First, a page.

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BGP MultiNexthop attribute
draft-kaliraj-idr-multinexthop-attribute-02

Document Type Expired Internet-Draft (individual)
Authors Kaliraj Vairavakkalai , Jeyananth Minto Jeganathan , Gyan Mishra
Last updated 2022-07-01 (Latest revision 2021-12-28)
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Expired & archived
Stream Stream state (No stream defined)
Consensus boilerplate Unknown
RFC Editor Note (None)
IESG IESG state Expired
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This Internet-Draft is no longer active. A copy of the expired Internet-Draft is available in these formats:

Abstract

Today, a BGP speaker can advertise one nexthop for a set of NLRIs in an Update. This nexthop can be encoded in either the BGP-Nexthop attribute (code 3), or inside the MP_REACH attribute (code 14). For cases where multiple nexthops need to be advertised, BGP-Addpath is used. Though Addpath allows basic ability to advertise multiple- nexthops, it does not allow the sender to specify desired relationship between the multiple nexthops being advertised e.g., relative-preference, type of load-balancing. These are local decisions at the receiving speaker based on local configuration and path-selection between the various additional-paths, which may tie- break on some arbitrary step like Router-Id or BGP nexthop address. Some scenarios with a BGP-free core may benefit from having a mechanism, where egress-node can signal multiple-nexthops along with their relationship, in one BGP route, to ingress nodes. This document defines a new BGP attribute "MultiNexthop (MNH)" that can be used for this purpose. This attribute can be used for both labeled and unlabled BGP families. The MNH can be used to advertise MPLS label along with nexthop for unlabeled families (e.g. Inet Unicast, Inet6 Unicast). Such that, mechanisms at the transport layer can work uniformly on labeled and unlabled BGP families. Service route scale can be confined closer to the service edge nodes, making the transport layer nodes light and nimble. They dont have any service route state, only have service end-point state. The MNH plays different role in "downstream allocation" scenario than "upstream allocation" scenario. E.g. for RFC8277 families that advertise downstream allocated labels, the MNH can play the "Label Descriptor" role, describing the forwarding semantics of the label being advertised. This can be useful in network visualization and controller based traffic engineering (e.g. EPE).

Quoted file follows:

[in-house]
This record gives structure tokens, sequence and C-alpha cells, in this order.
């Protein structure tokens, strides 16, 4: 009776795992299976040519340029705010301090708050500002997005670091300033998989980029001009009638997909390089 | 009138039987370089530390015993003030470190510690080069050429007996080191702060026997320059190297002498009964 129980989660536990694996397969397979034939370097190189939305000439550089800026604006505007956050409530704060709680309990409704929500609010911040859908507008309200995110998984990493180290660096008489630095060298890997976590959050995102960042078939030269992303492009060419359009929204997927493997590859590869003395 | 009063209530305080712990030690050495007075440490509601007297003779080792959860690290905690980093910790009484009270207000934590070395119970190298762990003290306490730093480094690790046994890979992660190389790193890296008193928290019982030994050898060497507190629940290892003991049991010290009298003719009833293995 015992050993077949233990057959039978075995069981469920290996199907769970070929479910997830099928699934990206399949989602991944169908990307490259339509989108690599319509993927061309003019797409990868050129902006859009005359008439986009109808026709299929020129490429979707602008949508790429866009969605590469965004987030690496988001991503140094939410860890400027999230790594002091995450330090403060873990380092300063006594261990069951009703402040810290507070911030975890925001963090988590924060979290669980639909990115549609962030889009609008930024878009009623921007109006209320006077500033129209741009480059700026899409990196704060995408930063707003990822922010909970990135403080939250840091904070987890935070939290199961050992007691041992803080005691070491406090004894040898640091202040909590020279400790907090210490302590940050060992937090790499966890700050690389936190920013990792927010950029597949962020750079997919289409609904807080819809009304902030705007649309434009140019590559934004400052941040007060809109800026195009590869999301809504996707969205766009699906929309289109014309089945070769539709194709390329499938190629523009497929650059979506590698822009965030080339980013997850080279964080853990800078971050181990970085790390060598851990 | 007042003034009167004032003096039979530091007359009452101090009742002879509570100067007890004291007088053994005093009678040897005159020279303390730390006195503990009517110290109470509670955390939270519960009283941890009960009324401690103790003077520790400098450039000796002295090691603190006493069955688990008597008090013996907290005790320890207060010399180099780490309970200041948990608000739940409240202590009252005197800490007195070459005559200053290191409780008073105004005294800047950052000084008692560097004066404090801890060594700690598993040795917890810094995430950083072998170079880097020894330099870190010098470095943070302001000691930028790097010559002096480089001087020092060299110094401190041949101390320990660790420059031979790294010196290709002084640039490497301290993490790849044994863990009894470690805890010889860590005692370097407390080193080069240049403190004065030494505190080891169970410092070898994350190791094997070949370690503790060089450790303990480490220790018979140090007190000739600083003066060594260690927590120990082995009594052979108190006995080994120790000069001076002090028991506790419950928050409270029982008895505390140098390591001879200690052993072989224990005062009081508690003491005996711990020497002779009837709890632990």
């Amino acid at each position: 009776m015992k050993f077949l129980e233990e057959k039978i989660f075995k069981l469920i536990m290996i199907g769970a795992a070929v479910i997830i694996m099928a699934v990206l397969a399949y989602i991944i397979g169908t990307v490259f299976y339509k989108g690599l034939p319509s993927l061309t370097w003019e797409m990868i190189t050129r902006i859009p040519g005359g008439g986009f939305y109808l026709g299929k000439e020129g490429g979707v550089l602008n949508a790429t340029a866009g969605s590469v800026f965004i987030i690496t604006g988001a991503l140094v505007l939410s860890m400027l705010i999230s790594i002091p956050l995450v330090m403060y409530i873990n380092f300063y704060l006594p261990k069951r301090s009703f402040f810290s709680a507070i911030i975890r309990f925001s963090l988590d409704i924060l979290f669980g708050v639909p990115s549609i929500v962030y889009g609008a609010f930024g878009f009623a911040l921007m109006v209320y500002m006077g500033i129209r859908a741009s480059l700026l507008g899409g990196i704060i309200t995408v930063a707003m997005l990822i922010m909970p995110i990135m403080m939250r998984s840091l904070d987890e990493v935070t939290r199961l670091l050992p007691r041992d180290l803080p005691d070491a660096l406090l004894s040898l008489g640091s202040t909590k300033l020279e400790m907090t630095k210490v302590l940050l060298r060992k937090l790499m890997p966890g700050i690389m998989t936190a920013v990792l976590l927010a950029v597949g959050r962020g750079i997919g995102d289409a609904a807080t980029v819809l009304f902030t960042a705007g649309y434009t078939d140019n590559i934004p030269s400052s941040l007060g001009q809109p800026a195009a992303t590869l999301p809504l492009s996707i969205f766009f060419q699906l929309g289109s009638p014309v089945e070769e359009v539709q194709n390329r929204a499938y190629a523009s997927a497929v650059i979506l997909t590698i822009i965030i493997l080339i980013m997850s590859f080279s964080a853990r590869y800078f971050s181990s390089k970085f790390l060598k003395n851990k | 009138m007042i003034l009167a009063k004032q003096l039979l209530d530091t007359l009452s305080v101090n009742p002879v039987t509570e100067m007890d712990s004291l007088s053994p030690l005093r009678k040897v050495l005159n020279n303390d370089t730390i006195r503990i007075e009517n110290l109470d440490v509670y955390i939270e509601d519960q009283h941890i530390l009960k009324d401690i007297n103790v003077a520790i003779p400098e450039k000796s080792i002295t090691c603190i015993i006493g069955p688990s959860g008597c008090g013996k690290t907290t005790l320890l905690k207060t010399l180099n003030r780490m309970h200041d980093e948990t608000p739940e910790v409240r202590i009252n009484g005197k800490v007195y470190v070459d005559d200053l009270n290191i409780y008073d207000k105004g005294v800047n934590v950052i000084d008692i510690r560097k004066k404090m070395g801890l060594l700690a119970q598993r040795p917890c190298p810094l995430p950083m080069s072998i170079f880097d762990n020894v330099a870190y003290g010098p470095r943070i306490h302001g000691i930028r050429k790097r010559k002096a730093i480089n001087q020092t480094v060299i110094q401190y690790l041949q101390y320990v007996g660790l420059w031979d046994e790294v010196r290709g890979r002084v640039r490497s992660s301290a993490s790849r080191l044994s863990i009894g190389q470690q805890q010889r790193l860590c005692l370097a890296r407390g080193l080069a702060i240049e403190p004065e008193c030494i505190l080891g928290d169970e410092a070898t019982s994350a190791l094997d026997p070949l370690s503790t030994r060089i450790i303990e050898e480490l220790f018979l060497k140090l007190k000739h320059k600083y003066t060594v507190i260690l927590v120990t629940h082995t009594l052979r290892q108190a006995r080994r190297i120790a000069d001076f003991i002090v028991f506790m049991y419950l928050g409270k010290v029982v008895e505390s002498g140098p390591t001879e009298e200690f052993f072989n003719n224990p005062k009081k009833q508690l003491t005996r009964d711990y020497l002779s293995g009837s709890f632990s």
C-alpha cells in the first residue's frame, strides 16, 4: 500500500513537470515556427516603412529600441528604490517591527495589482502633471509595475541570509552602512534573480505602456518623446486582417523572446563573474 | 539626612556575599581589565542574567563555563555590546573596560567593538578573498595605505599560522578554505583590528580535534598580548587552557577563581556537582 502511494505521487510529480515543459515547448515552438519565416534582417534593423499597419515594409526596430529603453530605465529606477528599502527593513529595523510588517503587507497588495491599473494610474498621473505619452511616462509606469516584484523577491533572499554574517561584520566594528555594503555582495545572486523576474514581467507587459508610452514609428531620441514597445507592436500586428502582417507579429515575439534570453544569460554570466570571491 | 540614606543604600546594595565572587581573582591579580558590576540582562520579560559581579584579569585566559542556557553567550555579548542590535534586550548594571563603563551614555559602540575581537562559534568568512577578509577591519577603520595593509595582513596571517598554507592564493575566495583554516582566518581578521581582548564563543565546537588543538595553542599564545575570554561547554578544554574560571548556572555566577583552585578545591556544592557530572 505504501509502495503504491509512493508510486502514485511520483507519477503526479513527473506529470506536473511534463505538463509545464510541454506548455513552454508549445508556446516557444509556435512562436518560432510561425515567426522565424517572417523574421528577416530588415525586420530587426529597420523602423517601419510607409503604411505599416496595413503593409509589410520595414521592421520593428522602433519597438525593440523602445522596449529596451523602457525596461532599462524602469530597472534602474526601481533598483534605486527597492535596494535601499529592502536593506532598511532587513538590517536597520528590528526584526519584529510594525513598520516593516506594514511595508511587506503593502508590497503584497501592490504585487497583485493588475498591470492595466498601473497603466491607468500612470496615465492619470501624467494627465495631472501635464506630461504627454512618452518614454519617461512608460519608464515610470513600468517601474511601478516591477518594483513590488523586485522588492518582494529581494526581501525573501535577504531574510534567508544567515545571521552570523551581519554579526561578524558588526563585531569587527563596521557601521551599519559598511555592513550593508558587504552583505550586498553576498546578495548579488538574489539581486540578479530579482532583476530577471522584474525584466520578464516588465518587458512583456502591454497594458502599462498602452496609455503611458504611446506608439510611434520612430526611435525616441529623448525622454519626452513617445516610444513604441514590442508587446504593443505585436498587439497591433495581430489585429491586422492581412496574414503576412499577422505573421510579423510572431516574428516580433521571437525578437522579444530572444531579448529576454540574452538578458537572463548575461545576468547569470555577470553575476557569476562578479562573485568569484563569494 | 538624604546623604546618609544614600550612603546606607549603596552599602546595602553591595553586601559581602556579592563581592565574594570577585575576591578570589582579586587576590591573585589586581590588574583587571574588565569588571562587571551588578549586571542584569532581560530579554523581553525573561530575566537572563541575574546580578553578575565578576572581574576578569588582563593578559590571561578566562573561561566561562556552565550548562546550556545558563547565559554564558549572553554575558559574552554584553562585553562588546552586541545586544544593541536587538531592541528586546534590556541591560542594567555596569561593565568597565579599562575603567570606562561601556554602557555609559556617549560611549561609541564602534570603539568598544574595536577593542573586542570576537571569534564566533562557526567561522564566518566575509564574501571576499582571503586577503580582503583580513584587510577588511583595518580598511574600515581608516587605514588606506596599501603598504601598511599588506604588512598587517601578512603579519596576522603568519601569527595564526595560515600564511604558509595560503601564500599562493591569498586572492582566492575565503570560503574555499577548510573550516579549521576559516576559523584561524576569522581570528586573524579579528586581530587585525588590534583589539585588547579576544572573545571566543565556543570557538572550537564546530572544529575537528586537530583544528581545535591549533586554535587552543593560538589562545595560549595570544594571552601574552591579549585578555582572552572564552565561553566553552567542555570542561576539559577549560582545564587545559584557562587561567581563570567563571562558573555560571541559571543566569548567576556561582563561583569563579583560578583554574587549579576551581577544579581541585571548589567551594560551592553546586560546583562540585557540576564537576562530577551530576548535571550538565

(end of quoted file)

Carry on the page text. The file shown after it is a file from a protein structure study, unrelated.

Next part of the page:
Authors

Kaliraj Vairavakkalai
Jeyananth Minto Jeganathan
Gyan Mishra

(Note: The e-mail addresses provided for the authors of this Internet-Draft may no longer be valid.)